Thailand veterans exposed to chemicals fight for coverage

For some Vietnam War-era veterans who served in Thailand, the battles continue.

Veterans of that era served in more than one country, on land and sea. And those who served in Thailand while suffering exposure to harmful herbicides find they have a higher hurdle to win crucial Veterans Affairs benefits than those who served in Vietnam.

Those who served “in-country” in Vietnam enjoy a nearly automatic VA presumption that they were exposed to these herbicides, sometimes popularly called “Agent Orange.”

Those who served in Thailand are offered no such presumption. Thailand veterans have to make their case to the VA — and they say that case can be difficult to make sometimes.

“We’re the stepchildren of the Vietnam War because we weren’t in country in the Vietnam War,” said Bob McHenry, 72, of Centerville, who as an airman worked in aircraft maintenance on a U.S. base in Thailand from December 1973 to December 1974.

Thailand veteran Paul Skinner, 65, has a disability claim into the VA for illnesses related to what he says was exposure to toxic herbicides and other chemicals.

“They sprayed it everywhere,” Skinner, a Xenia resident, said of the chemicals. “But they say, if you weren’t on a (base) perimeter, you weren’t exposed. Well, our barracks were along the perimeter.”

“For any veteran who served in Vietnam, who set foot on Vietnam, they are presumed to have been exposed to Agent Orange,” said attorney Robert Chisholm, a partner in a Providence, R.I. law firm, Chisholm Chisholm & Kilpatrick, a firm that assists veterans with these cases nationally. “They don’t have to prove that element of the claim. If they have certain diseases, those diseases are presumed to have been a result of that exposure to Agent Orange.”

“It’s a money thing,” Skinner argued. “They know it’s going to cost millions of dollars.”

“Until you find a (budgetary) offset, don’t bother to call us,” McHenry says a VA representative has told him and his compatriots.

“It’s a policy decision by Congress, frankly,” Chisholm said. “To me, it’s about the money. It’s too costly.”

The herbicide and the personnel were both in Thailand at the same time, and the veterans say the wind-borne chemicals did not respect fence-lines.

At the height of the war, some 50,000 American military personnel were stationed in Thailand. The herbicides were used as a defoliant — to kill plants and vegetation at the perimeter or fence-line of U.S. bases so that base personnel could see anyone approaching that fence-line.

Exposure to these chemicals has been linked to types of leukemia, Hodgkin’s disease, multiple myeloma and other conditions.

Skinner said he is dealing with prostrate cancer, and he attributes that to defoliant exposure. McHenry is also battling cancer, but he said he has received benefits. He said he remains vocal on the issue for his fellow veterans who have not yet won benefits.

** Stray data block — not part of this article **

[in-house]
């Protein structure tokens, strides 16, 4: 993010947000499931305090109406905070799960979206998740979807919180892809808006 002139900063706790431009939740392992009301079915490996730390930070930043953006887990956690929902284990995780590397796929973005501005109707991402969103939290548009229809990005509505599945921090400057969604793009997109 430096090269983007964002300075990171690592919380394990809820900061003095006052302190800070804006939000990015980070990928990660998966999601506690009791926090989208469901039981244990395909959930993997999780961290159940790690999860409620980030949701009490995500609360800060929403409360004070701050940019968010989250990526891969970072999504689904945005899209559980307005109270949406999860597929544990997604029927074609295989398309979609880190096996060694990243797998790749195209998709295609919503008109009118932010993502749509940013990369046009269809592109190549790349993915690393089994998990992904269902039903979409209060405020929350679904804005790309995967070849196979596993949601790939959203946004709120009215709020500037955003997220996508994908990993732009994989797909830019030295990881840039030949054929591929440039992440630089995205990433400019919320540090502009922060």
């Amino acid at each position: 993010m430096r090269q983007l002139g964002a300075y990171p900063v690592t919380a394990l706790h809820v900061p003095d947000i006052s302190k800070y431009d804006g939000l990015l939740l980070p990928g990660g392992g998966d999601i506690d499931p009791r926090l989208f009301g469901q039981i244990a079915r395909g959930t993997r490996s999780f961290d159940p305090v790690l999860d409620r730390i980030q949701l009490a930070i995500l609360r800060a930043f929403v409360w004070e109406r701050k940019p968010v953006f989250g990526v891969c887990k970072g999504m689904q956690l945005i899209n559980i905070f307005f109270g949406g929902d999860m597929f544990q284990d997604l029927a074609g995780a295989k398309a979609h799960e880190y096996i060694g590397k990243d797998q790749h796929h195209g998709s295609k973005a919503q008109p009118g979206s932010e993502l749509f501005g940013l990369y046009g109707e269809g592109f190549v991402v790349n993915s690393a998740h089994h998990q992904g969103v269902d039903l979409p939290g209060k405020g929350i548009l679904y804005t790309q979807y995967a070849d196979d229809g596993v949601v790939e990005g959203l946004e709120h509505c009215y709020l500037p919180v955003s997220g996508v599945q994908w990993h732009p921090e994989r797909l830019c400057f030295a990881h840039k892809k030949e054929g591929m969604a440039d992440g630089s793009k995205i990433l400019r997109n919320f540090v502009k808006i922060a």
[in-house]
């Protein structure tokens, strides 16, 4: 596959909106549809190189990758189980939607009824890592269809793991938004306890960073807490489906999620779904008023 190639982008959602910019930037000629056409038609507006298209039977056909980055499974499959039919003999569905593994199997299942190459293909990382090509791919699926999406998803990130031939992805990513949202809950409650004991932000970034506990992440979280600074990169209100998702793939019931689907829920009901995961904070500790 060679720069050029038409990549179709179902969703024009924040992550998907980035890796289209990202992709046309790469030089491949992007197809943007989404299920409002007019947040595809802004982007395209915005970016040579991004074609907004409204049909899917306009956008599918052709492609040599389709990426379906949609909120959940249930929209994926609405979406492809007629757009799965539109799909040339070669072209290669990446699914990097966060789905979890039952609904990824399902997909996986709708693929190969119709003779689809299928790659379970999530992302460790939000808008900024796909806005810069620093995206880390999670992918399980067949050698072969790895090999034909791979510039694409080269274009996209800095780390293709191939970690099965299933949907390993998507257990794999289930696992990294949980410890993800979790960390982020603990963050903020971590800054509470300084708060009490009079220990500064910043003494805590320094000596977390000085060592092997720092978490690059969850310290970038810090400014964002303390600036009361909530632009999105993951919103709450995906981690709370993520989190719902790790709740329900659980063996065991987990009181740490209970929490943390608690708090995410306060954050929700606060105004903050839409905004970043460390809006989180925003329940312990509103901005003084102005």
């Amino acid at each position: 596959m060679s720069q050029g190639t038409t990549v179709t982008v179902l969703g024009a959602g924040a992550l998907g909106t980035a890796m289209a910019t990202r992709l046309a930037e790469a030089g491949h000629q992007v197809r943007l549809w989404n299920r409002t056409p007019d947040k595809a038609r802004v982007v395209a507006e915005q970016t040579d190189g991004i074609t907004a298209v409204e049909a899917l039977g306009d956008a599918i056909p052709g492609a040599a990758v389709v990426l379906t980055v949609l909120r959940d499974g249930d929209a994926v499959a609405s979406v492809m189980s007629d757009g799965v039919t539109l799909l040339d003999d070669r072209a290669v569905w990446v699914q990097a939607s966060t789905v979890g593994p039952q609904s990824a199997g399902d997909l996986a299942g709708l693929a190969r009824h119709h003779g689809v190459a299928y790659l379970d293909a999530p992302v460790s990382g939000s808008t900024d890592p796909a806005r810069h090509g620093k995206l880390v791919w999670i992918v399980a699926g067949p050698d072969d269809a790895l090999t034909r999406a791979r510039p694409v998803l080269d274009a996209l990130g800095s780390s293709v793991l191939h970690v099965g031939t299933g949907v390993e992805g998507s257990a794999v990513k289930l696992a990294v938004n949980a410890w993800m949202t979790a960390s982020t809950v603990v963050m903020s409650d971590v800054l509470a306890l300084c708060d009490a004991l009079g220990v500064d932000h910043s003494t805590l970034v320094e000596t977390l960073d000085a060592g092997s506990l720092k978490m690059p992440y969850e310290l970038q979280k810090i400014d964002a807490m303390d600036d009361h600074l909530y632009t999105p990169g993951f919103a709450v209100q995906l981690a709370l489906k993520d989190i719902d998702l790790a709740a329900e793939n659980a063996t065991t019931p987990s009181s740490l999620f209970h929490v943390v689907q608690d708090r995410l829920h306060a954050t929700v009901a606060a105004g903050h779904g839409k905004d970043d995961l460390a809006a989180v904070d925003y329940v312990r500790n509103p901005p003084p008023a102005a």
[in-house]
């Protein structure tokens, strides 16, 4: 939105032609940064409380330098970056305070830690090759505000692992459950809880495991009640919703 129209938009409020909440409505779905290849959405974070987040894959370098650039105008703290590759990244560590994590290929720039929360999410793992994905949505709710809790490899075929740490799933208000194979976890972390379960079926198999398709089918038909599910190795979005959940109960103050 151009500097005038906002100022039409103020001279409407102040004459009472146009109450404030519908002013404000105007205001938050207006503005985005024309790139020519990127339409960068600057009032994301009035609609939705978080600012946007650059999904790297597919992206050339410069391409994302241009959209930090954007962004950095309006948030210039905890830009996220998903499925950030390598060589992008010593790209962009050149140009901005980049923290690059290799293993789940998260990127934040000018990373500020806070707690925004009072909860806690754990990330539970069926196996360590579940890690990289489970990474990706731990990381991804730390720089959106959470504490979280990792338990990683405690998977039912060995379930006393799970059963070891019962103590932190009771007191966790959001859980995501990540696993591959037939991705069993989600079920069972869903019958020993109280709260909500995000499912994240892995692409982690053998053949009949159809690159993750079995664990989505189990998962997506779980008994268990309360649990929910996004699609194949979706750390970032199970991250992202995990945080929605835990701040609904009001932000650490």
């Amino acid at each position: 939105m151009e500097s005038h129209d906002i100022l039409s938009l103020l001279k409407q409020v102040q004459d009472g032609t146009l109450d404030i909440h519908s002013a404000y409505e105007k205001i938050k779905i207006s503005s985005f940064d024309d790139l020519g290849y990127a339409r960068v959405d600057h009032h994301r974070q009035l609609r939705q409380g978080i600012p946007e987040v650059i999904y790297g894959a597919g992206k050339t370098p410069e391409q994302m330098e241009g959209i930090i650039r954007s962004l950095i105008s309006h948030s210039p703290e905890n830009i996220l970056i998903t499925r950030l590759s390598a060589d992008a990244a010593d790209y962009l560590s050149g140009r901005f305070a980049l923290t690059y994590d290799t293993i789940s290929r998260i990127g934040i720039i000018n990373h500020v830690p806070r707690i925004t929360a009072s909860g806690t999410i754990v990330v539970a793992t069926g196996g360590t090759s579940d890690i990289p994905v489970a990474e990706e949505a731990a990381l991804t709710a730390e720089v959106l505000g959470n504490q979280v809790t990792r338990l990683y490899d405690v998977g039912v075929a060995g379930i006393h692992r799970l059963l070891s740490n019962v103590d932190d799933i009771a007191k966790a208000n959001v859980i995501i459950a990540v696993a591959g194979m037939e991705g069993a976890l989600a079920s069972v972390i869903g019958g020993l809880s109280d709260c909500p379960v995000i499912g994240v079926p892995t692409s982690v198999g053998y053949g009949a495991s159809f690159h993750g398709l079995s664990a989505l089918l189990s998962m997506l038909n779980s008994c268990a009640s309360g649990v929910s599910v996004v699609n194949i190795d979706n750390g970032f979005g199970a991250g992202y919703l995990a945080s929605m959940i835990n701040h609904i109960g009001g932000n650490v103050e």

Veterans affected by the chemicals may pursue health or disability benefits — or both, said Rose Burberry-Martin, a spokeswoman for law firm Chisholm Chisholm & Kilpatrick.

“It really depends on the case,” she said. “The reasons for pursuing service connection and service-connected disability compensation may vary from access to health care to recognition and acknowledgement from VA that their military service caused their current medical conditions.”

A VA spokeswoman says the department strives to help Thailand veterans from that era. But that distinction between those who served in Thailand and those who served in Vietnam is anchored in law.

“A presumption of service connection for Agent Orange-related conditions does not exist in law or regulation for veterans who served in Thailand,” Susan Carter, director of the VA office of media relations, said in an email to the Dayton Daily News. “However, VA may grant service connection on a direct basis for Agent Orange-related conditions if a veteran served in Thailand during the Vietnam era and VA determines that the veteran was exposed to Agent Orange.

“VA considers these claims on a case by case basis,” she added.

In situations where a veteran needs help substantiating a claim of exposure, the department can assist, Carter also said. That assistance can include medical examinations or securing records.

Congress passed and President Trump signed into law the “Bluewater Vietnam Veterans Act” this year, covering disability claims for U.S. Navy sailors exposed to the herbicides. The VA has said such claims will begin to be awarded starting Jan. 1.

But legislation has been introduced by senators John Boozman, R-Ark., and Joe Donnelly, D-Ind., to cover veterans who served in Thailand — and that bill appears to have stalled.

U.S. Rep. Mike Turner, R-Dayton, has expressed support for the legislation. However, Ohio veterans say senators Sherrod Brown and Rob Portman have not signed on.

Skinner said he reached out to Brown’s office for assistance and received an email Oct. 24 that references “burn pits” (and Brown’s support for the “Burn Pit Accountability Act,”) which was an issue tied to another war, relevant to veterans who served in Iraq.

Skinner didn’t feel the email was responsive to his situation. “The burn pits were a different war, Iraq and Afghanistan,” he said. “I mean, this is the kind of silliness that we’re getting.”

A representative of Brown’s office this week said the office has reached out to Skinner. “Our office has told him we’ll keep him updated after we thoroughly review the legislation,” she said.

The office also pointed that that earlier this month, Brown took to the Senate floor and urged Trump to expand the VA’s official list of medical conditions associated with exposure to Agent Orange to include parkinsonism, bladder cancer, hypertension and hypothyroidism.

Portman’s office said it is evaluating the Boozman-Donnelly legislation.

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